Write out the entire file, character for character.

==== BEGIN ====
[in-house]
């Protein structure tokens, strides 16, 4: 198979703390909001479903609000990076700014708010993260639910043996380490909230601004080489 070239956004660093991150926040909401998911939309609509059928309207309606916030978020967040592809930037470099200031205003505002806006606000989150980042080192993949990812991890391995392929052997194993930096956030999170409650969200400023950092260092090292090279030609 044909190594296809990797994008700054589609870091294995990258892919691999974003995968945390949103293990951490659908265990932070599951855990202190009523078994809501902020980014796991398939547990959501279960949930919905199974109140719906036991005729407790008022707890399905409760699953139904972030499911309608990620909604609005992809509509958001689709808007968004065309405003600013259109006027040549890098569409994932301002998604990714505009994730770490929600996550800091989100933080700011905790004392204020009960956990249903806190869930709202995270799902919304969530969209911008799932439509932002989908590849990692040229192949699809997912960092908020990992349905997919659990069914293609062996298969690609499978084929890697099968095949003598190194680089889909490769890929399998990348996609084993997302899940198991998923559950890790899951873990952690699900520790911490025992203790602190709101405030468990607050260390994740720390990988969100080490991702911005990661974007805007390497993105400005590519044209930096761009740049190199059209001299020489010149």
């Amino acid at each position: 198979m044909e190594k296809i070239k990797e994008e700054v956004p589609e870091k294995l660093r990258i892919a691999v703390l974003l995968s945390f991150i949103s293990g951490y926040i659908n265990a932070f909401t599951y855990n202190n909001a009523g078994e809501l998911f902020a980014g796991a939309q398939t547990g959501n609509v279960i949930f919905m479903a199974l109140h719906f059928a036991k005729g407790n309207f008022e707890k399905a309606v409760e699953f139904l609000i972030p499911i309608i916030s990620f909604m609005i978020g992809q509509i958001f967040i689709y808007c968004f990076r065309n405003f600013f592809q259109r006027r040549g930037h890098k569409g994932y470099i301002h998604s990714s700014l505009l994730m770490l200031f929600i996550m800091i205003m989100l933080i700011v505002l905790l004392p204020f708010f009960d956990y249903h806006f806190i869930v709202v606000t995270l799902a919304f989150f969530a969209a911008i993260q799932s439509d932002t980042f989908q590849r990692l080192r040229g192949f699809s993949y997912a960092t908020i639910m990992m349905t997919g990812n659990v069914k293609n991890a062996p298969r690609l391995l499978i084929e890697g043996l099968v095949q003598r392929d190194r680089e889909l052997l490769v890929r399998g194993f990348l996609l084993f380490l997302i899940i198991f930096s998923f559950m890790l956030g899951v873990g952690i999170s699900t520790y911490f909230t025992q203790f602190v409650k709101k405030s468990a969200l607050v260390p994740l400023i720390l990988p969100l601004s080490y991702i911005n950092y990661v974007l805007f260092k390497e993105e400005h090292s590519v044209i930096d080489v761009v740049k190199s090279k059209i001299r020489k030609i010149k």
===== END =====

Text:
[in-house]
């Protein structure tokens, strides 16, 4: 198979703390909001479903609000990076700014708010993260639910043996380490909230601004080489 070239956004660093991150926040909401998911939309609509059928309207309606916030978020967040592809930037470099200031205003505002806006606000989150980042080192993949990812991890391995392929052997194993930096956030999170409650969200400023950092260092090292090279030609 044909190594296809990797994008700054589609870091294995990258892919691999974003995968945390949103293990951490659908265990932070599951855990202190009523078994809501902020980014796991398939547990959501279960949930919905199974109140719906036991005729407790008022707890399905409760699953139904972030499911309608990620909604609005992809509509958001689709808007968004065309405003600013259109006027040549890098569409994932301002998604990714505009994730770490929600996550800091989100933080700011905790004392204020009960956990249903806190869930709202995270799902919304969530969209911008799932439509932002989908590849990692040229192949699809997912960092908020990992349905997919659990069914293609062996298969690609499978084929890697099968095949003598190194680089889909490769890929399998990348996609084993997302899940198991998923559950890790899951873990952690699900520790911490025992203790602190709101405030468990607050260390994740720390990988969100080490991702911005990661974007805007390497993105400005590519044209930096761009740049190199059209001299020489010149």
């Amino acid at each position: 198979m044909e190594k296809i070239k990797e994008e700054v956004p589609e870091k294995l660093r990258i892919a691999v703390l974003l995968s945390f991150i949103s293990g951490y926040i659908n265990a932070f909401t599951y855990n202190n909001a009523g078994e809501l998911f902020a980014g796991a939309q398939t547990g959501n609509v279960i949930f919905m479903a199974l109140h719906f059928a036991k005729g407790n309207f008022e707890k399905a309606v409760e699953f139904l609000i972030p499911i309608i916030s990620f909604m609005i978020g992809q509509i958001f967040i689709y808007c968004f990076r065309n405003f600013f592809q259109r006027r040549g930037h890098k569409g994932y470099i301002h998604s990714s700014l505009l994730m770490l200031f929600i996550m800091i205003m989100l933080i700011v505002l905790l004392p204020f708010f009960d956990y249903h806006f806190i869930v709202v606000t995270l799902a919304f989150f969530a969209a911008i993260q799932s439509d932002t980042f989908q590849r990692l080192r040229g192949f699809s993949y997912a960092t908020i639910m990992m349905t997919g990812n659990v069914k293609n991890a062996p298969r690609l391995l499978i084929e890697g043996l099968v095949q003598r392929d190194r680089e889909l052997l490769v890929r399998g194993f990348l996609l084993f380490l997302i899940i198991f930096s998923f559950m890790l956030g899951v873990g952690i999170s699900t520790y911490f909230t025992q203790f602190v409650k709101k405030s468990a969200l607050v260390p994740l400023i720390l990988p969100l601004s080490y991702i911005n950092y990661v974007l805007f260092k390497e993105e400005h090292s590519v044209i930096d080489v761009v740049k190199s090279k059209i001299r020489k030609i010149k």